Thursday, November 17, 2011
Last week we found this scute, a section of shell from a Sonoran desert tortoise (Gopherus morafkai), lying at the edge of a trail we were biking on. Recognizing that it had to have been attached to a rather large tortoise, we explored the area and within minutes found the still smelly, decaying remains of an ancient male. Measuring 12” long and 8” wide (30cm x 20cm), this guy must have been in the upper end of the 80-100 year life span. The crack in his shell tells another story, perhaps a fatal tumble down the rocky hillside where he once roamed. A dozen more scutes were scattered about, although many are missing after three separate visits to look for the old one’s burrow, which we also haven’t found.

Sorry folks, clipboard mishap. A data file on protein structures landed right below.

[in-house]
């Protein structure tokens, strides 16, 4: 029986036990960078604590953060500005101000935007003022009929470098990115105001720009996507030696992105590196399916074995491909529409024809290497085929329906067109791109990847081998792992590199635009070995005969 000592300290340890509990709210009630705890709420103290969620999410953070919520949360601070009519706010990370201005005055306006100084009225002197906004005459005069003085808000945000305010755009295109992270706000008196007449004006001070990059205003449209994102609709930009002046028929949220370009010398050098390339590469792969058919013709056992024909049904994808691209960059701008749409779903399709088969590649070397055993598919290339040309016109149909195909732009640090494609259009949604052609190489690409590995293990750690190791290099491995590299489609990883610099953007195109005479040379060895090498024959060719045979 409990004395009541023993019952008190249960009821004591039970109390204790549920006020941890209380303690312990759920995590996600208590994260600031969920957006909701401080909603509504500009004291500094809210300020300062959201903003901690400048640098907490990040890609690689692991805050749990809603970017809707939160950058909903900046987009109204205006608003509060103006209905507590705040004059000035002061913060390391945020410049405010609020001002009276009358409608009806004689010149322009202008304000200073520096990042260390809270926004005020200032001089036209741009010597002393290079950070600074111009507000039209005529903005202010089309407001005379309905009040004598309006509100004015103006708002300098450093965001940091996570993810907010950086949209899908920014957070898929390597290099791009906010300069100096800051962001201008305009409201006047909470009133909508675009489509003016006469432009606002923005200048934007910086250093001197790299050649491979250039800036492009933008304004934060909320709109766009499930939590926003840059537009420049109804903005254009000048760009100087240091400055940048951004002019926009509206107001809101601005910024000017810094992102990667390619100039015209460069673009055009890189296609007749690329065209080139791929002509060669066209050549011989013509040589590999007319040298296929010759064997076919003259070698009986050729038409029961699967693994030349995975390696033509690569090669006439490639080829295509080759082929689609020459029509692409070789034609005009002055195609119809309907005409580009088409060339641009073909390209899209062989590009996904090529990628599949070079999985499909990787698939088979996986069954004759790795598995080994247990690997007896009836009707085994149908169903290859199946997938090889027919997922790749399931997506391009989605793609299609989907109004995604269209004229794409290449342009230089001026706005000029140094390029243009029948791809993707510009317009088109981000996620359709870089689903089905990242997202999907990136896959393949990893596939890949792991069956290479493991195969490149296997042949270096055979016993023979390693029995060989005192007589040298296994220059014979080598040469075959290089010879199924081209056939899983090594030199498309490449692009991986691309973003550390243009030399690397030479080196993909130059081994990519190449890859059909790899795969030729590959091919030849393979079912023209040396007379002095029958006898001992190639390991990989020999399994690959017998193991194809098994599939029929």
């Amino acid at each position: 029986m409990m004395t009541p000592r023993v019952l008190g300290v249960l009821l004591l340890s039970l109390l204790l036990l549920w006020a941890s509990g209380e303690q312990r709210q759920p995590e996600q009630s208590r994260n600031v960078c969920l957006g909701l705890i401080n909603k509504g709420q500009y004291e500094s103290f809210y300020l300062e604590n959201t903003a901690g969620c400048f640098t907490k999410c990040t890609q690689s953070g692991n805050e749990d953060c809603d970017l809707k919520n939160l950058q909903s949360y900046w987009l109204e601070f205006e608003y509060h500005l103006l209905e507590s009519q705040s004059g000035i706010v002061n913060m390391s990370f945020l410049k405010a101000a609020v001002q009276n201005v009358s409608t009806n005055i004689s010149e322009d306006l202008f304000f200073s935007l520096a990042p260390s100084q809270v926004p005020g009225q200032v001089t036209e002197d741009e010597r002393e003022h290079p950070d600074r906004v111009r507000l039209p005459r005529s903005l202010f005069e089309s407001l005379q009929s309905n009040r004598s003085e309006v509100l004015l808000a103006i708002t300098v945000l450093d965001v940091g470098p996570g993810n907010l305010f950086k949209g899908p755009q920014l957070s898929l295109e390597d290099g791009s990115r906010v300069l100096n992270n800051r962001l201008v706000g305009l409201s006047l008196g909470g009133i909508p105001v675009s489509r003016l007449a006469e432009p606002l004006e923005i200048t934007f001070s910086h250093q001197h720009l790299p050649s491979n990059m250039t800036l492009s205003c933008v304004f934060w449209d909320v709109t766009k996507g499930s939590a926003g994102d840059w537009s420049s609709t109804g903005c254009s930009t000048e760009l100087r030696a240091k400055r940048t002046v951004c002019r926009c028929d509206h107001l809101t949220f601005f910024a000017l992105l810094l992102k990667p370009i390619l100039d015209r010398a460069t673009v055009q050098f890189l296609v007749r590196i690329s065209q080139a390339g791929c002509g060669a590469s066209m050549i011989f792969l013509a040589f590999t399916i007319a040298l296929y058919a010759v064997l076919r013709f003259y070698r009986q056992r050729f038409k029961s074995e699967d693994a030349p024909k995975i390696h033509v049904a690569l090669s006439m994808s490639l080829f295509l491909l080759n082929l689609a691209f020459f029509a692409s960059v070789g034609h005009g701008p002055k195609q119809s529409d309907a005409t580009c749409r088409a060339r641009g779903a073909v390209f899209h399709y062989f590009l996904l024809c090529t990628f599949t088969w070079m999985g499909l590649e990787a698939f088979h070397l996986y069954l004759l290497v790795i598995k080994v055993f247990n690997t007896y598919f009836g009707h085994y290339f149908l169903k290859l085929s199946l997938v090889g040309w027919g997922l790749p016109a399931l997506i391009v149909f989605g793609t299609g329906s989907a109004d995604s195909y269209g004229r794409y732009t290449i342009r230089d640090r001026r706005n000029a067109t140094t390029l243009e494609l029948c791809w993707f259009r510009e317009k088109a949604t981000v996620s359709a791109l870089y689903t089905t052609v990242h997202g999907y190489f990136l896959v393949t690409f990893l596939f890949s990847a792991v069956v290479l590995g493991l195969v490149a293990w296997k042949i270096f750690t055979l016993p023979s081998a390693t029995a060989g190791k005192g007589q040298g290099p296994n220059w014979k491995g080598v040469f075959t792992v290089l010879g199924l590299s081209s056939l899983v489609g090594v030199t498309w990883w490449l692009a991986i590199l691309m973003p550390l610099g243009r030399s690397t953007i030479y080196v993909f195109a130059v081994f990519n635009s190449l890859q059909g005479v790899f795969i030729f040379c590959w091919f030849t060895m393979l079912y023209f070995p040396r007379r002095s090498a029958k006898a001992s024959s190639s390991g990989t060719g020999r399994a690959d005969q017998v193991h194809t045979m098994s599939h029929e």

This is the second tortoise shell I’ve found in the Deem Hills, a desert island that backs up to the neighborhood we live in. The home of this desert tortoise is just a few blocks from my own; both are visible in this photo. Next time I cross paths with a wild tortoise, I hope that it’s a live one!
Through analysis of DNA and other characteristics, tortoises that live east and south of the Colorado River were recently distinguished from the Mojave desert tortoise (Gopherus agassizii) as a new species. Read more in this June 2011 scientific publication on tortoise taxonomy.